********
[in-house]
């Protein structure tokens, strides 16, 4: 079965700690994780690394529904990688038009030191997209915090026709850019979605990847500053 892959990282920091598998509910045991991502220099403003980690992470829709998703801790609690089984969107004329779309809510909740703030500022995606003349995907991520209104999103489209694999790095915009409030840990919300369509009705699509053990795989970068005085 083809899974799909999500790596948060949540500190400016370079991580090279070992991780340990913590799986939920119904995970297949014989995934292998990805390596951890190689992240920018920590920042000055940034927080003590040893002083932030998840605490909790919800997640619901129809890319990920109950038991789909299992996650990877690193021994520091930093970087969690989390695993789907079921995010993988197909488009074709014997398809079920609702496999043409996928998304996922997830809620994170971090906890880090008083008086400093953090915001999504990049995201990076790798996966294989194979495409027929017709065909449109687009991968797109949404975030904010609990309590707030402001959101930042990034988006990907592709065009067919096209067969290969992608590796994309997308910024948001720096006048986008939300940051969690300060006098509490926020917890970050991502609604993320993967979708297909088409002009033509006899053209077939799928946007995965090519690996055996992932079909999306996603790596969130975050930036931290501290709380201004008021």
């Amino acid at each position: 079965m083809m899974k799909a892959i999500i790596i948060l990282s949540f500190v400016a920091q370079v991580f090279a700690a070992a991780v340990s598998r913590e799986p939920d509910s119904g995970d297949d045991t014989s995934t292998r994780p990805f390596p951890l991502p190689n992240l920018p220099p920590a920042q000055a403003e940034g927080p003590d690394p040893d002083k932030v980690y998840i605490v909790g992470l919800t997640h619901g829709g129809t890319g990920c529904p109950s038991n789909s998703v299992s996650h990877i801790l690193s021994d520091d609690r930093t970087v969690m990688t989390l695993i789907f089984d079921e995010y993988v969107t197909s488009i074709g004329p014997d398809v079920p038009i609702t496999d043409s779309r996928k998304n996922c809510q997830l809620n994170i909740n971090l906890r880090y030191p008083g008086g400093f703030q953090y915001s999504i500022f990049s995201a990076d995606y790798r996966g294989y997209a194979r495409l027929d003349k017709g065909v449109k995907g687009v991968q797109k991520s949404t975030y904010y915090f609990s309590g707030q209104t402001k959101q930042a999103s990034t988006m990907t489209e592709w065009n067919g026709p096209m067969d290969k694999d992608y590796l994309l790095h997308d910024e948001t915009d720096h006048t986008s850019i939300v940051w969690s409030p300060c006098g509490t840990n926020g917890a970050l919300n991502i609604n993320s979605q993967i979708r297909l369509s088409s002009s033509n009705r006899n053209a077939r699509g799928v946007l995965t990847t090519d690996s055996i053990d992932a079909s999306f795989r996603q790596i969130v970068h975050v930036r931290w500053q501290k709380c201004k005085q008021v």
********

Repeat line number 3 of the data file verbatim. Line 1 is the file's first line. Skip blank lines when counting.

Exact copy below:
């Amino acid at each position: 079965m083809m899974k799909a892959i999500i790596i948060l990282s949540f500190v400016a920091q370079v991580f090279a700690a070992a991780v340990s598998r913590e799986p939920d509910s119904g995970d297949d045991t014989s995934t292998r994780p990805f390596p951890l991502p190689n992240l920018p220099p920590a920042q000055a403003e940034g927080p003590d690394p040893d002083k932030v980690y998840i605490v909790g992470l919800t997640h619901g829709g129809t890319g990920c529904p109950s038991n789909s998703v299992s996650h990877i801790l690193s021994d520091d609690r930093t970087v969690m990688t989390l695993i789907f089984d079921e995010y993988v969107t197909s488009i074709g004329p014997d398809v079920p038009i609702t496999d043409s779309r996928k998304n996922c809510q997830l809620n994170i909740n971090l906890r880090y030191p008083g008086g400093f703030q953090y915001s999504i500022f990049s995201a990076d995606y790798r996966g294989y997209a194979r495409l027929d003349k017709g065909v449109k995907g687009v991968q797109k991520s949404t975030y904010y915090f609990s309590g707030q209104t402001k959101q930042a999103s990034t988006m990907t489209e592709w065009n067919g026709p096209m067969d290969k694999d992608y590796l994309l790095h997308d910024e948001t915009d720096h006048t986008s850019i939300v940051w969690s409030p300060c006098g509490t840990n926020g917890a970050l919300n991502i609604n993320s979605q993967i979708r297909l369509s088409s002009s033509n009705r006899n053209a077939r699509g799928v946007l995965t990847t090519d690996s055996i053990d992932a079909s999306f795989r996603q790596i969130v970068h975050v930036r931290w500053q501290k709380c201004k005085q008021v």